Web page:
Pick your occasions, your sister may be delighted by your offer to shoot your niece’s first school play outing (but the school or the other parents may not be). Or you could sit in the audience and enjoy the special moment for what it is.
Don’t forget to enjoy the barbecue!
#7 – Personal security
Walking the streets, or being in a big crowd with expensive camera gear hanging off your shoulder can be a dangerous exercise. Camera gear is obvious, people see you using it, and the big flashy stuff is usually worth a reasonable amount. Are you paying attention to your personal security and that of your gear? Do you want to be out alone at night in the city getting the gritty street shots?
Traveling to other countries is exciting, but they have different laws and situations. Have you studied in advance to make sure you are not causing any offences? Do you walk around with big branded straps on your camera and on your bags? Are you a walking advertisement for expensive camera gear just waiting to be grabbed when you leave it on a chair in a restaurant? Dress to blend in when you can.
#8 – Don’t waste people’s time
Is your camera all set up and good to go for the lighting conditions you might encounter? Or are you standing there fiddling with the buttons while your subjects stand there awkwardly, wondering what’s going on?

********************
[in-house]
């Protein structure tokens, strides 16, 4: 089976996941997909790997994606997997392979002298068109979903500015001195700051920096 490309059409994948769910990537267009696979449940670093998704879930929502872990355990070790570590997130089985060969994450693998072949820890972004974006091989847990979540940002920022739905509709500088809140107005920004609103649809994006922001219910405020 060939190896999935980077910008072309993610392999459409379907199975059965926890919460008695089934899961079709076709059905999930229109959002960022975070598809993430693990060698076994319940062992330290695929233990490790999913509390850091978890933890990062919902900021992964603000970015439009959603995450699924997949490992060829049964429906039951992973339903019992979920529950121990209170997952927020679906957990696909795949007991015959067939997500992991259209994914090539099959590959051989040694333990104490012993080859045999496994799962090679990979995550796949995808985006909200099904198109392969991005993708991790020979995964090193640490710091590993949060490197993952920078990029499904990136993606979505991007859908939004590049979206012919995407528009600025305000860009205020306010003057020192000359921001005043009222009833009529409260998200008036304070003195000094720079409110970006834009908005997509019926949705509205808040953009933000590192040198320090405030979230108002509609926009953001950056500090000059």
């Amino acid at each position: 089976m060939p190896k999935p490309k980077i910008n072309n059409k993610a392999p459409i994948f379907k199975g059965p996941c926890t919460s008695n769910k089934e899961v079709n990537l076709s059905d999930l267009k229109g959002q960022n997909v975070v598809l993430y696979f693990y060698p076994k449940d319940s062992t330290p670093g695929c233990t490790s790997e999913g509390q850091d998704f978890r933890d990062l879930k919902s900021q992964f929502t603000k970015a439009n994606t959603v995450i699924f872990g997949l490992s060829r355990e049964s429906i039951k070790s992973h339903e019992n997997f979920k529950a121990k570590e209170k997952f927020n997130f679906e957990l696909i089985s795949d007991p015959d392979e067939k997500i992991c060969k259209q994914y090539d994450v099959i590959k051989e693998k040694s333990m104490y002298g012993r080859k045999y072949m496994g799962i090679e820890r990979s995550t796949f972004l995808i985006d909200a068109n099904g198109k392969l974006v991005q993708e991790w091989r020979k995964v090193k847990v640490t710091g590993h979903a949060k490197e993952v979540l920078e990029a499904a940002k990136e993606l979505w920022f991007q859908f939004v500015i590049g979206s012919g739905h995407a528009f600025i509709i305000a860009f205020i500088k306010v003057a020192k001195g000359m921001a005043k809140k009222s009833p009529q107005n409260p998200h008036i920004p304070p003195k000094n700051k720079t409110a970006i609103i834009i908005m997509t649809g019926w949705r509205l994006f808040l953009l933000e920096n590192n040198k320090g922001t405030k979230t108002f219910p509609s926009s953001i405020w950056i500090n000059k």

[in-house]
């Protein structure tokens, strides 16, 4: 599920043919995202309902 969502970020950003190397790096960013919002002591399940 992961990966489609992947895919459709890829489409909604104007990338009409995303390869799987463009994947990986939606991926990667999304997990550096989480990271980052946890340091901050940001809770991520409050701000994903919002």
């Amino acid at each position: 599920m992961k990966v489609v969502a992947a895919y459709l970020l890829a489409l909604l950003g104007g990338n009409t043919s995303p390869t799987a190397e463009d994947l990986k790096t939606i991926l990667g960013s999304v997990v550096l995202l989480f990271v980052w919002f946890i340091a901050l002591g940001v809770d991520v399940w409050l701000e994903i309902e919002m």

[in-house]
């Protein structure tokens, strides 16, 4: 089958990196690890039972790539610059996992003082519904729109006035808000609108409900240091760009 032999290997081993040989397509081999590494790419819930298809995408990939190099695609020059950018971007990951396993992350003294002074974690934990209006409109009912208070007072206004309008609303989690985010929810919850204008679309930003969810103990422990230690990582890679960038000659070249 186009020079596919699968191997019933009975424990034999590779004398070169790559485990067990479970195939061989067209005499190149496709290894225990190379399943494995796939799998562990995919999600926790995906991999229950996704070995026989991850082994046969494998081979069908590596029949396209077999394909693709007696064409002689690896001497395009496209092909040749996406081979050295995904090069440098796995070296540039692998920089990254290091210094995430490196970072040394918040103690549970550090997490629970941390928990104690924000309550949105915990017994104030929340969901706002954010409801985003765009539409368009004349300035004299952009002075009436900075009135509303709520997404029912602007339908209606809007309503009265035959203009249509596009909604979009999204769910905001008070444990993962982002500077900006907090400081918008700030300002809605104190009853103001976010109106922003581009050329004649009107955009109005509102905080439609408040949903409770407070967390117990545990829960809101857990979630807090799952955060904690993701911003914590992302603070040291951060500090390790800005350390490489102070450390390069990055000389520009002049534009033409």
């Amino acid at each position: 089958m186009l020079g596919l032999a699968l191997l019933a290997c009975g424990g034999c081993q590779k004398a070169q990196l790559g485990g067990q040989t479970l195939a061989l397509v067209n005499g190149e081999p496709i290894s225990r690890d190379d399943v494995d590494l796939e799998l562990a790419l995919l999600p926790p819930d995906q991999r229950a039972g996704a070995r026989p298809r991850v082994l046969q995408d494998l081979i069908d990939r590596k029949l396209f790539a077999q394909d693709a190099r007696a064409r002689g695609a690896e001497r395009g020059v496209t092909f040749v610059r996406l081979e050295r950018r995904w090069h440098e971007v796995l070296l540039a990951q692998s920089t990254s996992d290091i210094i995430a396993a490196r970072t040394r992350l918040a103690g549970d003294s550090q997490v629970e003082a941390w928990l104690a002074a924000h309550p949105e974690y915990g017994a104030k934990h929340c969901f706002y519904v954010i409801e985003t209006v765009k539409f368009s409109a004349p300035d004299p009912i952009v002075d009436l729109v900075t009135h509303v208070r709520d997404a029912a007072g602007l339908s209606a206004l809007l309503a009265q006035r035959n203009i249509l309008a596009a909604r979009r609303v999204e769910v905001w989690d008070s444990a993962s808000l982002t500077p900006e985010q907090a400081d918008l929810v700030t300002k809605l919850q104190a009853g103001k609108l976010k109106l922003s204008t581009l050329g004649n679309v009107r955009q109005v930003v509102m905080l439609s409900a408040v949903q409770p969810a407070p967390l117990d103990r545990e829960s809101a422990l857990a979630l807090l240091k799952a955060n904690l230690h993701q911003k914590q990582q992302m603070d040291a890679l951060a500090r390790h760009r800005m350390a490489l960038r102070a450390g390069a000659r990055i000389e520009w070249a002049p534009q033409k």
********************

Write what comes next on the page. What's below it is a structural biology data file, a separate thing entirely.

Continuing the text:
Be ready to capture the best and most genuine smiles.
#9 – Engage your subject
This may well depend on the circumstances, but an image of someone looking at the camera and sharing some emotion makes for a far more powerful image, than a furtive capture from the sidelines. Take the time to say hello, introduce yourself, and explain why you are taking pictures.
Ask their name, if they are okay with you photographing them. Talk a bit about the event, get them interacting with you. Be sincere, everyone has an interesting story to tell, if only you take the time to listen. A few minutes is all it takes but the difference in the quality of the images will be huge. Plus it’s polite to treat people like people, and not just objects for your photography amusement.
I spent an afternoon with these lovely ladies at a Zombie Run and we had lots of time to get to know each other. So they were happy to spend some time lurching towards my camera when I proposed the idea.
#10 – Don’t compete for attention